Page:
ORIGINAL RESEARCH article
Sec. Cognitive Science
Volume 5 - 2014 | https://doi.org/10.3389/fpsyg.2014.01017
Culture’s building blocks: investigating cultural evolution in a LEGO construction task
- 1Interacting Minds Centre, Department of Culture and Society, Aarhus University, Aarhus, Denmark
- 2Center for Advanced Hindsight, Social Science Research Institute, Duke University, Durham, NC, USA
- 3Interdisciplinary Centre for Organizational Architecture, School of Business and Social Science, Aarhus University, Aarhus, Denmark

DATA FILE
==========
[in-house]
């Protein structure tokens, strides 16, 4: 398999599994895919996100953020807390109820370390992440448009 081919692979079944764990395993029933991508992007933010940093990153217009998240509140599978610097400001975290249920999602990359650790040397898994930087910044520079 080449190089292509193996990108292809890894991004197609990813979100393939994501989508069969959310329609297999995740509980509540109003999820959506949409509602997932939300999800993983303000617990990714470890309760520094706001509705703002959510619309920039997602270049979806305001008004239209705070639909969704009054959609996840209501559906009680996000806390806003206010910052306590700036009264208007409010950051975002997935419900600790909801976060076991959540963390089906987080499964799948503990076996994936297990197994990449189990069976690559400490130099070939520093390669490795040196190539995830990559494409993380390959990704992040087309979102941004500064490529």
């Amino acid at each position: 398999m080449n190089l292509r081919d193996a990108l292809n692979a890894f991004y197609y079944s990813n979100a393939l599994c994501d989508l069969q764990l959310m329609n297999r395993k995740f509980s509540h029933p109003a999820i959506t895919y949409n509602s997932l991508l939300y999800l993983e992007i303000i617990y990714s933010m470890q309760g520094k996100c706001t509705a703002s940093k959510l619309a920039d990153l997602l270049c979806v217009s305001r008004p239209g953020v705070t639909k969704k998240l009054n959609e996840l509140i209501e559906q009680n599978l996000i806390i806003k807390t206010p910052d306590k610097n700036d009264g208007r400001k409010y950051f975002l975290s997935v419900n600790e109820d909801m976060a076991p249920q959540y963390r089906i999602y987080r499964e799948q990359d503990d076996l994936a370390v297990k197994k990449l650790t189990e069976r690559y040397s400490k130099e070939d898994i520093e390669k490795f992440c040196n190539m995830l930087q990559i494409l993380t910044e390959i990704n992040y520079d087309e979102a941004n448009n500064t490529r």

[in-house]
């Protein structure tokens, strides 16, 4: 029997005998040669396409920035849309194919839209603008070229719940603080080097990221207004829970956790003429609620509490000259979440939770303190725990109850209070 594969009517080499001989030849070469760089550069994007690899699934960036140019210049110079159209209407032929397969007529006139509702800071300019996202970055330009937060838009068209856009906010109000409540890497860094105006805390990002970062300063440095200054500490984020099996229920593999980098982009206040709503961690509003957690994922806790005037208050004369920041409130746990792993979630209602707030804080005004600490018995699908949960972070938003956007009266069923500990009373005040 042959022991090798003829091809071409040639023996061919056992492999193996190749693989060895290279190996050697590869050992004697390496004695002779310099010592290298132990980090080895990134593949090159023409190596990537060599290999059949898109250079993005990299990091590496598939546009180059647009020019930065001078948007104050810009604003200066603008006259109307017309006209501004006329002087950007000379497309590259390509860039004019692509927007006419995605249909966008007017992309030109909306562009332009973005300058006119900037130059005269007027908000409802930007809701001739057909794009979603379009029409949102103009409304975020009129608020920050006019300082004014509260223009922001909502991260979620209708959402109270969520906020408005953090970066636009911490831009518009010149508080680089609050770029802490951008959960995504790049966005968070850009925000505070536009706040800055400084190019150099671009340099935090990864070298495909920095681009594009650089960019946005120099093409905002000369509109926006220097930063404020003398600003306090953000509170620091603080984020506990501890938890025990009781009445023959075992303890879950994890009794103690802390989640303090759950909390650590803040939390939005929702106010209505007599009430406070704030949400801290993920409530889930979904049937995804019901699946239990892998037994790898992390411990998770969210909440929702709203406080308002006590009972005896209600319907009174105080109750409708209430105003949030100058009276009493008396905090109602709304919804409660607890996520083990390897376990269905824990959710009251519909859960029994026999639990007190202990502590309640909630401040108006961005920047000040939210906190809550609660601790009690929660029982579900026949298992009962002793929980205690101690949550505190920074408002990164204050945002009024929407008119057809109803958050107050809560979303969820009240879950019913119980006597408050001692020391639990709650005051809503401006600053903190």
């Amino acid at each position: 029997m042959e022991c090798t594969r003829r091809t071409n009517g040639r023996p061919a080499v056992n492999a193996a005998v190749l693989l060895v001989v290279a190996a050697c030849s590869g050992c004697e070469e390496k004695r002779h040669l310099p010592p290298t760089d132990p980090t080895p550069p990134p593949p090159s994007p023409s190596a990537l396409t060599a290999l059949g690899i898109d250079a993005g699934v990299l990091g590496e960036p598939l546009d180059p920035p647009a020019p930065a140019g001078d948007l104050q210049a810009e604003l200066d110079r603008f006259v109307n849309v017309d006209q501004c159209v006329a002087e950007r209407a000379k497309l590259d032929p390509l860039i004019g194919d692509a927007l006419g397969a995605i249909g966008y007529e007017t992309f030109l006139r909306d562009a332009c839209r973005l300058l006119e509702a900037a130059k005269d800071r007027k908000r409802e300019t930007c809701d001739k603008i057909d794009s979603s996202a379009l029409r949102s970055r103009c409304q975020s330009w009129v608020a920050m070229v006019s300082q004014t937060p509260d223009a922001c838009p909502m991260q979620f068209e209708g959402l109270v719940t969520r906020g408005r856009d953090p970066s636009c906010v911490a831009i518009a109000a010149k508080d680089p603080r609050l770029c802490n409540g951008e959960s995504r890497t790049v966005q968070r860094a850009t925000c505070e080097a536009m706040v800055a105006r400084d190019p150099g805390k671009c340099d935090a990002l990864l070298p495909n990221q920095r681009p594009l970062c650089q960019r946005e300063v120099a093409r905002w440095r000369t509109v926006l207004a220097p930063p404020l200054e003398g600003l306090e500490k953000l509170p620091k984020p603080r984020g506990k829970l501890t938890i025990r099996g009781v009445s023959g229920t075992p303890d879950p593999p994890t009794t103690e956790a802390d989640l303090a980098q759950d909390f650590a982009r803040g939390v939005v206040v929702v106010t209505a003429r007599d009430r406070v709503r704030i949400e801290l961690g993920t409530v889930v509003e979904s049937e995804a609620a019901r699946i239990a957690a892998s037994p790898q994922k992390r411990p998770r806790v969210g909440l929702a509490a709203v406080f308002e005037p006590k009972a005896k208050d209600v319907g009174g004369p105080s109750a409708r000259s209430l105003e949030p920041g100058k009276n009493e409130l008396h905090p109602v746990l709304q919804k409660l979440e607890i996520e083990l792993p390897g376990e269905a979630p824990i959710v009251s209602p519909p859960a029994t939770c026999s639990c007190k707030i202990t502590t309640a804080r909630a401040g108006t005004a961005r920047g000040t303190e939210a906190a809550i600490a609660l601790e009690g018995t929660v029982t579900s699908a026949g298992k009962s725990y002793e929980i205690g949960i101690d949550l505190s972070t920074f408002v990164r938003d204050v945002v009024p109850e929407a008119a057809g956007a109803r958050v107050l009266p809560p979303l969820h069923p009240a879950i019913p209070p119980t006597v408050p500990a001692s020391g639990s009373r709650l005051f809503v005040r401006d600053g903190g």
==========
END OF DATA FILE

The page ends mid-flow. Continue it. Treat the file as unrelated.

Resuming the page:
One of the most essential but theoretically vexing issues regarding the notion of culture is that of cultural evolution and transmission: how a group’s accumulated solutions to invariant challenges develop and persevere over time. But at the moment, the notion of applying evolutionary theory to culture remains little more than a suggestive trope. Whereas the modern synthesis of evolutionary theory has provided an encompassing scientific framework for the selection and transmission of biological adaptations, a convincing theory of cultural evolution has yet to emerge. One of the greatest challenges for theorists is identifying the appropriate time scales and units of analysis in order to reduce the intractably large and complex phenomenon of “culture” into its component “building blocks.” In this paper, we present a model for scientifically investigating cultural processes by analyzing the ways people develop conventions in a series of LEGO construction tasks. The data revealed a surprising pattern in the selection of building bricks as well as features of car design across consecutive building sessions. Our findings support a novel methodology for studying the development and transmission of culture through the microcosm of interactive LEGO design and assembly.